“The military diet has ‘fad diet’ written all over it, claiming special food combinations can help you lose weight and allowing for unhealthy fake foods, like hot dogs and one cup of ice cream,” said registered dietitian Kristen Kizer to Men’s Health. “A feast-or-famine cycle can have negative long-term effects on your metabolism,” she continues. As with exercise, different people will draw different results from the military diet, as losing weight is completely dependent on genetics, individual weight and age.
As with most calories-in versus calories-out diets, your weight will begin to drop as you consume fewer calories than you’re burning daily. It could be possible to lose 10lbs on the military diet, although in the time-frame of a week it seems largely unlikely.
There is a surprising benefit, however. With the list below, you’ll notice that there is an adequate effort to balance protein, carbohydrates, and fats — the three major food groups. Unlike the Keto diet — which eliminates carbohydrates, a major food group — the military diet does place an emphasis on each muscle-building macronutrient. That said, the same ingredients list is far too general. What type of toast? Should you avoid fatty proteins like salmon or steak? Why a cup of ice cream, but not a full banana? Simply put, it seems too vague to be followed even slightly religiously.
Firstly, it’s important to know that the military diet isn’t backed by any military organization or military research centers. Instead, the diet uses processed foods — it’s impossible to imagine special forces units swearing by hot-dogs and ice creams— to tempt people into trying the plan. “The issue with exercising during the diet is that you are cutting a large number of calories (your body’s source of energy) out of your diet,” said New York Sports Science Lab’s Mike Millen to Insider, “which may make you feel less energetic and a little more sluggish than your typical self.”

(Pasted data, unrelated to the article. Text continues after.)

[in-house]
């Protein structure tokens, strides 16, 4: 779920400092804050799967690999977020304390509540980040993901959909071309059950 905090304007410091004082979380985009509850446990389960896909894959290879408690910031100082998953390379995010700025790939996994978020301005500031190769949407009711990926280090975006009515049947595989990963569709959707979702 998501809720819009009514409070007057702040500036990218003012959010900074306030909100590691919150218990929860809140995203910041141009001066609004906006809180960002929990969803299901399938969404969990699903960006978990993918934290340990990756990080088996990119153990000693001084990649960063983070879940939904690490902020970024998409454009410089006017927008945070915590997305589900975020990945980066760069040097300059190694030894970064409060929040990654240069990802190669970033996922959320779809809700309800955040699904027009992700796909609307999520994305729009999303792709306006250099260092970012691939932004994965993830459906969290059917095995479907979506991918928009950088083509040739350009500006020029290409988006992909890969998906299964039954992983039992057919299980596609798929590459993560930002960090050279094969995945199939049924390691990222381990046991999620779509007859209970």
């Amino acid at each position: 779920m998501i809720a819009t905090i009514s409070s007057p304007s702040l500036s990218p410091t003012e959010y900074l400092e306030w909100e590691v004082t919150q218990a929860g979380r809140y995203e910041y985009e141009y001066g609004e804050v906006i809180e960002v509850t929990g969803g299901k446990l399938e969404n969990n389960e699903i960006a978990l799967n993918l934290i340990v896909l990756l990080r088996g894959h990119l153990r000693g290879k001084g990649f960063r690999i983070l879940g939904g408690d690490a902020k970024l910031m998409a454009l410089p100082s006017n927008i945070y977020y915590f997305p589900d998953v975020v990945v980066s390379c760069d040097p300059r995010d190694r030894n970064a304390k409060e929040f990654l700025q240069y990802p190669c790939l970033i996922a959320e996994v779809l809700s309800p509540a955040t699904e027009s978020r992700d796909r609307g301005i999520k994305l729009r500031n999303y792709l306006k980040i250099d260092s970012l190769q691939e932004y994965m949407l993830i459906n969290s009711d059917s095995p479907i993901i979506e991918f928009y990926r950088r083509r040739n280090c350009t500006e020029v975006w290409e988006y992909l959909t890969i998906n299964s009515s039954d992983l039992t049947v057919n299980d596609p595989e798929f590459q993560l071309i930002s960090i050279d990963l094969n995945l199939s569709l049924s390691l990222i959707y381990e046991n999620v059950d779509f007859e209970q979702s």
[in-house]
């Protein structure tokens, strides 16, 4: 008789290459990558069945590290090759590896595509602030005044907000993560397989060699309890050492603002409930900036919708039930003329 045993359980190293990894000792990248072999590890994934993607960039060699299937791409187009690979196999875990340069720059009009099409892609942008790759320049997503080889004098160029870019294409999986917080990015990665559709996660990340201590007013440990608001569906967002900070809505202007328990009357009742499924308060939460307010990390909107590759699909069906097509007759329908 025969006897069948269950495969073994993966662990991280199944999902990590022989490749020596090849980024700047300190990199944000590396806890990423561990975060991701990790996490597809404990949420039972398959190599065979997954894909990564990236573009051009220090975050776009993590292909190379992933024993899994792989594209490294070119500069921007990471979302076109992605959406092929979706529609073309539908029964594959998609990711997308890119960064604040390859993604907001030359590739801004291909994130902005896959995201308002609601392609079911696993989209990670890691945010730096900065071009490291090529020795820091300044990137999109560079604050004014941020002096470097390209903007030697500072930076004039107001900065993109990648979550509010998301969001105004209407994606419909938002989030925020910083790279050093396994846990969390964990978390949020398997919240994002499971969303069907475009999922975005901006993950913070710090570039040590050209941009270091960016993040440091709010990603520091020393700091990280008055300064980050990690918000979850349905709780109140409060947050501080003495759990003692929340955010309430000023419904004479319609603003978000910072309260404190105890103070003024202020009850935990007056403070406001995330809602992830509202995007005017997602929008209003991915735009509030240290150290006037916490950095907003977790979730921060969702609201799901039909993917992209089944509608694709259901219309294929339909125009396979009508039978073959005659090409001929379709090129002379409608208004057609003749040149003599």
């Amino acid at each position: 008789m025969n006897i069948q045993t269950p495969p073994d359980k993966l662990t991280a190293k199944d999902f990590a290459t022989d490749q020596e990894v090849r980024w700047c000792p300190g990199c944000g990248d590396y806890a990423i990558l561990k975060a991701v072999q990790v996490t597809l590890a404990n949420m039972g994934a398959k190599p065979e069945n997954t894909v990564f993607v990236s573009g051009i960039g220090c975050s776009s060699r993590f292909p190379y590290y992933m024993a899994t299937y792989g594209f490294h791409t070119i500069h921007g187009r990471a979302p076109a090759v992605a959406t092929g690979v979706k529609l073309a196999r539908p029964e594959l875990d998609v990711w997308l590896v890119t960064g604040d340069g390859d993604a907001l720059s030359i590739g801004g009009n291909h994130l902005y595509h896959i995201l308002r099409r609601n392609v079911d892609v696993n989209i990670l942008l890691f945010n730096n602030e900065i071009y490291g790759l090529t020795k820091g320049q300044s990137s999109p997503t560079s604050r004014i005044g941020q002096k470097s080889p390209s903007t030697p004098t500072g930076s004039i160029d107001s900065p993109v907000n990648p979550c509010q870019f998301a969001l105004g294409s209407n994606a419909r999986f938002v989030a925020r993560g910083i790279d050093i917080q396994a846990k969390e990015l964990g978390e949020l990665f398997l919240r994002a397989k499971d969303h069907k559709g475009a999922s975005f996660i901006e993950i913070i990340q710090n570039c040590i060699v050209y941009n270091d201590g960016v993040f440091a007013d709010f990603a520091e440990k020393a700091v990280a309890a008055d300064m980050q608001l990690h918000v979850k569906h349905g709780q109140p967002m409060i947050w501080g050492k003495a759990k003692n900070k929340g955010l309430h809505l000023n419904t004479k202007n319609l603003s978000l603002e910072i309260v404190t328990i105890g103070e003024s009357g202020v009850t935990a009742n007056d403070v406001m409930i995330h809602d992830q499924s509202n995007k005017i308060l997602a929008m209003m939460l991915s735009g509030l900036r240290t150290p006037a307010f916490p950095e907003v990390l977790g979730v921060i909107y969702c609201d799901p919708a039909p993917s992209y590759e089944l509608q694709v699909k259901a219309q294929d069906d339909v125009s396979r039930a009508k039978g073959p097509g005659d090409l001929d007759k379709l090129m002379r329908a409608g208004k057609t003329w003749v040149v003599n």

Similarly, speaking to Women’s Health, Katie Ferraro M.P.H. R.D. said of the military diet, “The problem with cutting calories this low is that it sends your body into starvation mode,” meaning that your metabolism slows down considerably during the three dieting days. On days four to seven, when you’re eating a slightly more normal amount of food, your body goes into ‘starvation mode’ storing food as fat — possibly leading to a rebound in weight gain.
Inevitably, there is bad news when it comes to the military diet. While a calorie deficit puts you on the correct track for weight loss, a deficit of around 1000kcal could be doing more harm than good. By regularly eating fewer calories than your body actually needs, your metabolism could slow down as much as 23 per cent, especially when the diet isn’t partnered with exercise, as the diet advocates.
Similarly, you’ll be deliberately depriving yourself of essential vitamins and minerals. To cut a very long story short, a lack of muscle-building protein will cause muscle loss, and you’ll be weakening your immune system by not eating enough vitamin A and vitamin B.